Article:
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Stock Movements - March 2017

Source: OPEC_RP170311 3/14/2017, Location: Europe

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OECD commercial oil stocks rose in January to stand at 3,006 mb, 278 mb above the latest five-year average. Crude and products indicate a surplus of 209 mb and 69 mb above the seasonal norm, respectively. In terms of days of forward cover, OECD commercial stocks stood at 63.8 days, 4.9 days higher than the latest five-year average. Preliminary data for February shows that total commercial oil stocks in the US rose by 1.8 mb, to stand at 1,349.2 mb. At this level, they are 210 mb higher than the latest fiveyear average. Within components, crude rose by 25.4 mb, while product fell by 23.7 mb. The latest information for China shows that total commercial oil inventories rose by 15.2 mb in January to stand at 378.0 mb. Within the components, crude and product stocks rose by 3.6 mb and 11.6 mb, respectively.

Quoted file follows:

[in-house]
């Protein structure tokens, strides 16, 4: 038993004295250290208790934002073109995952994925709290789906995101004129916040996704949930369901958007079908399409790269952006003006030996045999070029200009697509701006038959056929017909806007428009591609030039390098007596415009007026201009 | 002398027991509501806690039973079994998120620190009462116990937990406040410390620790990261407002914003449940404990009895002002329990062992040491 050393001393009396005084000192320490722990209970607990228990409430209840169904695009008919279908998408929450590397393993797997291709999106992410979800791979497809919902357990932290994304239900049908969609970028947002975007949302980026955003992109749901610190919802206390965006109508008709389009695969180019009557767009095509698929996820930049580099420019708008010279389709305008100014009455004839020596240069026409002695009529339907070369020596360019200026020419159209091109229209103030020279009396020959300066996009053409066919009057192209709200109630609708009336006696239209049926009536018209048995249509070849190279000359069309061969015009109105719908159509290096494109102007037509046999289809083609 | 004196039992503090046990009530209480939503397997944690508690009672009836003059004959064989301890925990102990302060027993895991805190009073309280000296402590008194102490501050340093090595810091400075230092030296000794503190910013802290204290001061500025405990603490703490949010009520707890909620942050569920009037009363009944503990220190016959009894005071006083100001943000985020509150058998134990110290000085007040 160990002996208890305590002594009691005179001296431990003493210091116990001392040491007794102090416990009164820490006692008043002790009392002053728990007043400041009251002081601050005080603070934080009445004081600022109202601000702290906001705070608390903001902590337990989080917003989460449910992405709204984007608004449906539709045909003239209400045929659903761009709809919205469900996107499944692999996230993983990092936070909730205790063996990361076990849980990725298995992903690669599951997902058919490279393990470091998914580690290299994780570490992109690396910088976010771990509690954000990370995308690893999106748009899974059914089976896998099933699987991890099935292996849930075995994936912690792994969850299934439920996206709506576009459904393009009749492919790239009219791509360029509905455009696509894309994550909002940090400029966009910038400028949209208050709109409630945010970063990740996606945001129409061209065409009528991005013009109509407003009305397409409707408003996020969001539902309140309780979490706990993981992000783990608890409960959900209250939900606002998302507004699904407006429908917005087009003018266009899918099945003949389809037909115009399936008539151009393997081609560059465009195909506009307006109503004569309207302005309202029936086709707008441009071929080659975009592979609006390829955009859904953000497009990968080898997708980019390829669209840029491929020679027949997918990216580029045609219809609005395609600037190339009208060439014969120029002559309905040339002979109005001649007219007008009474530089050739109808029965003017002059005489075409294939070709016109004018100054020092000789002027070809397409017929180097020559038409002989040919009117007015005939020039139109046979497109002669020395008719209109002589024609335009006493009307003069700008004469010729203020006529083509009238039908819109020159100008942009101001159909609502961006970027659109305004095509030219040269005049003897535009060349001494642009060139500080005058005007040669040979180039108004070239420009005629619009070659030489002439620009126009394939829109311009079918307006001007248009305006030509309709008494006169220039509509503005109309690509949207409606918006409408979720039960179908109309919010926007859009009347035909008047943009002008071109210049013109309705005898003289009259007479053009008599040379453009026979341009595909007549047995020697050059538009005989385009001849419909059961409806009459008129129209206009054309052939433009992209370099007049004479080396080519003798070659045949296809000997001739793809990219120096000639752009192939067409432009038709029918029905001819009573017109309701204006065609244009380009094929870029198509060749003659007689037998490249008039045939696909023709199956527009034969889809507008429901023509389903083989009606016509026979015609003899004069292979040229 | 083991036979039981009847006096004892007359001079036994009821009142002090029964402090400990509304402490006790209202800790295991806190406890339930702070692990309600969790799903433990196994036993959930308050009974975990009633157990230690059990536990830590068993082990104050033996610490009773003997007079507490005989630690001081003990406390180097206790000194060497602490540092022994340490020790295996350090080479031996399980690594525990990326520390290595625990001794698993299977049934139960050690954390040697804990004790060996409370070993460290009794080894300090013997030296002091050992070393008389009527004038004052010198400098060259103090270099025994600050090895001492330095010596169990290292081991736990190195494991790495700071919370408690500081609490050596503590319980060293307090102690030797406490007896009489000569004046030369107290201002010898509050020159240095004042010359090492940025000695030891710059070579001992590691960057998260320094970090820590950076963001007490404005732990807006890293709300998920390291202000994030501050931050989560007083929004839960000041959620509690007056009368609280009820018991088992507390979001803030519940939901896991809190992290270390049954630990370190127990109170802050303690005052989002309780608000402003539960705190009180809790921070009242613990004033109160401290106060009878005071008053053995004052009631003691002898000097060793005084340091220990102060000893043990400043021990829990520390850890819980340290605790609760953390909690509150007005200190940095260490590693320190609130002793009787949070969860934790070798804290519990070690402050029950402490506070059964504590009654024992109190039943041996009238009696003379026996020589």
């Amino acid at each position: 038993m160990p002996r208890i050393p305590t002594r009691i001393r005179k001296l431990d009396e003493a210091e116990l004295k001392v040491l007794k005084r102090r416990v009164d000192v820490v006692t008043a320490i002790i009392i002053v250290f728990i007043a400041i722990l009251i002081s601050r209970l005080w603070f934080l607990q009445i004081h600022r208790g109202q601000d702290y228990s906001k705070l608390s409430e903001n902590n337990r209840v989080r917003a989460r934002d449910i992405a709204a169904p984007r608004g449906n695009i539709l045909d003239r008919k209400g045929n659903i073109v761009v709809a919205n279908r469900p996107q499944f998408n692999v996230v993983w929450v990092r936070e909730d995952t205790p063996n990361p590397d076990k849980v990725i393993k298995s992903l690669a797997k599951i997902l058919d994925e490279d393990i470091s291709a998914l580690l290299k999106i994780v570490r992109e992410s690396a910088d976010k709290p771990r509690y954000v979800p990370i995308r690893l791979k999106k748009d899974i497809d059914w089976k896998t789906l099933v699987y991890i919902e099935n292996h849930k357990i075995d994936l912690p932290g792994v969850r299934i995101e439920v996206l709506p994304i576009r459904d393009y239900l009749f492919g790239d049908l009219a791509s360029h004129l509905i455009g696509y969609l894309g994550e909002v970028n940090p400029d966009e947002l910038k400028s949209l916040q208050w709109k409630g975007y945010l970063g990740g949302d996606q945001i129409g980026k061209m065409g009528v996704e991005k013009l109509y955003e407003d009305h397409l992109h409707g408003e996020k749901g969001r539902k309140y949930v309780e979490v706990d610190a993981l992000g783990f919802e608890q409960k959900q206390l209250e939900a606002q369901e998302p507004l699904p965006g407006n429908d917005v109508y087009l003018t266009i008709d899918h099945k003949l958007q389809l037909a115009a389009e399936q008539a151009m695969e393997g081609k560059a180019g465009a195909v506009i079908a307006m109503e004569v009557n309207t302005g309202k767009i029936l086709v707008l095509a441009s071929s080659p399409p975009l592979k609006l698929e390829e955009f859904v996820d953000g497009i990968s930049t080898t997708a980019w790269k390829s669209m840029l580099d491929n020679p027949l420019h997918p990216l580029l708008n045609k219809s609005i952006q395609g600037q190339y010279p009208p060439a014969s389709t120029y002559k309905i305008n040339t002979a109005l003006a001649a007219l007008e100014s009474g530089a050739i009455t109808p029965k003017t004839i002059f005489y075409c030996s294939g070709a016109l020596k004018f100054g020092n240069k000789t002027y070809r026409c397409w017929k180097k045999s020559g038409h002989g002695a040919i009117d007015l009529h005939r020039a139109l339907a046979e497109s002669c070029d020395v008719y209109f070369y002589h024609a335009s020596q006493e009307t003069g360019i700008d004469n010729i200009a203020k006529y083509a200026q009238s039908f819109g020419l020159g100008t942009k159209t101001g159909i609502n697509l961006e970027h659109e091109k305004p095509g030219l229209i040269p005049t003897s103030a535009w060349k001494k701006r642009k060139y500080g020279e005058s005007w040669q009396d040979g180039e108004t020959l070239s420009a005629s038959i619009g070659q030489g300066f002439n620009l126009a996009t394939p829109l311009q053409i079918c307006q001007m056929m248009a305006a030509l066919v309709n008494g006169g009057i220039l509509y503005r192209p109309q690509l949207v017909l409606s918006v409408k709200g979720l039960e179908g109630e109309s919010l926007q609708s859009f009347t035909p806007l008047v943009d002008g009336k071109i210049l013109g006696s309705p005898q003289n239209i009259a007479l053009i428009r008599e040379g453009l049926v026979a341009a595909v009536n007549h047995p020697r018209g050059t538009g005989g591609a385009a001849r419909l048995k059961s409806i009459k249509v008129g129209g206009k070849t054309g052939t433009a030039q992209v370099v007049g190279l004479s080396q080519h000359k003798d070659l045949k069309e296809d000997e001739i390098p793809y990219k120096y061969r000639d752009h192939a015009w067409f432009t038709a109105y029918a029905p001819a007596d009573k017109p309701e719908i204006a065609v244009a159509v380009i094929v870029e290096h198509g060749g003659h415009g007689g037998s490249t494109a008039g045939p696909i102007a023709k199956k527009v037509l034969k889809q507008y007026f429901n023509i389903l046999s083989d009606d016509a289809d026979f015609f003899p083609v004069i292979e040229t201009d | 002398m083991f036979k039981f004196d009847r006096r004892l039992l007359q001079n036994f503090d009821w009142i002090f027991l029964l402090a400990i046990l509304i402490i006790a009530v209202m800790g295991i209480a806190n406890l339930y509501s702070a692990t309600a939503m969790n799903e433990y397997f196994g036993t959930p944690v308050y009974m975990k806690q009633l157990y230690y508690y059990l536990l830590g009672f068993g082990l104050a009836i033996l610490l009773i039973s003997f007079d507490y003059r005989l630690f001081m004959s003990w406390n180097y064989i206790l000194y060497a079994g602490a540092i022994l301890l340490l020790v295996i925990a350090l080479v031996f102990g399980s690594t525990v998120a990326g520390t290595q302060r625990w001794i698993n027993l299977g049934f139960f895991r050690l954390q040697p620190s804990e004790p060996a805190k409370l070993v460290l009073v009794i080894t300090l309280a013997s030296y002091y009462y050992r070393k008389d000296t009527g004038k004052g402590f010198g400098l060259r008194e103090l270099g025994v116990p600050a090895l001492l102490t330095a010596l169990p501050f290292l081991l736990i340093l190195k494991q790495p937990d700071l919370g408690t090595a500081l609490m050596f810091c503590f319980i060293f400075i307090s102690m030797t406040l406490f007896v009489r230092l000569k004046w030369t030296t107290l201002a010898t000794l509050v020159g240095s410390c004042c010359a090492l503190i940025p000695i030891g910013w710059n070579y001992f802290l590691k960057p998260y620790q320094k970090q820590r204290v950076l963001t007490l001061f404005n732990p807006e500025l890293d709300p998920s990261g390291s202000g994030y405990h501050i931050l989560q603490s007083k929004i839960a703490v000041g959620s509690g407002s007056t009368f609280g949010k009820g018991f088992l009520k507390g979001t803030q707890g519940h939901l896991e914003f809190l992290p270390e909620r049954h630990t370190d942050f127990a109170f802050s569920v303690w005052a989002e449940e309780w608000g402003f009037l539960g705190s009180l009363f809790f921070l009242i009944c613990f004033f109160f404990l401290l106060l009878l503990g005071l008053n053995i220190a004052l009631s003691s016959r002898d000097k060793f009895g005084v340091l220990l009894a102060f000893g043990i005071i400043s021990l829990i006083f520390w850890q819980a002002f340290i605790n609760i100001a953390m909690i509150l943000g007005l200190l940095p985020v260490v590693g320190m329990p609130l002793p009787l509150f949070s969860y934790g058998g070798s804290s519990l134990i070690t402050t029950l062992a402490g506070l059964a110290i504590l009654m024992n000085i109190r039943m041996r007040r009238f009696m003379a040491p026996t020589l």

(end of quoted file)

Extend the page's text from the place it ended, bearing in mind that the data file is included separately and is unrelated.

OECD
Preliminary data for January shows that total OECD commercial oil stocks rose by 20.1 mb, reversing the trend for the fifth consecutive month, to stand at 3,006 mb, around 15.0 mb lower than the same time one year ago and 278 mb above the latest five-year average. Within the components, crude rose by 22.1 mb, while products fell by 2.0 mb. OECD Americas and OECD Europe rose by 11.9 mb and 10.5 mb, respectively, while OECD Asia Pacific fell by 2.3 mb.

OECD commercial crude stocks fell in January, reversing the build of the last two months, to stand at 1,510 mb, 24.4 mb above the same time a year ago and around 209 mb higher than the latest five-year average. OECD Americas and OECD Europe experienced stock builds, while OECD Asia Pacific stocks witnessed a stock draw.

In contrast, OECD product inventories fell by 2.0 mb in January to stand at 1,496 mb, 40 mb below the same time a year ago and 69 mb above the seasonal norm. Within the regions, OECD Americas and OECD Asia Pacific experienced stock builds, while OECD Europe stocks witnessed stock draws.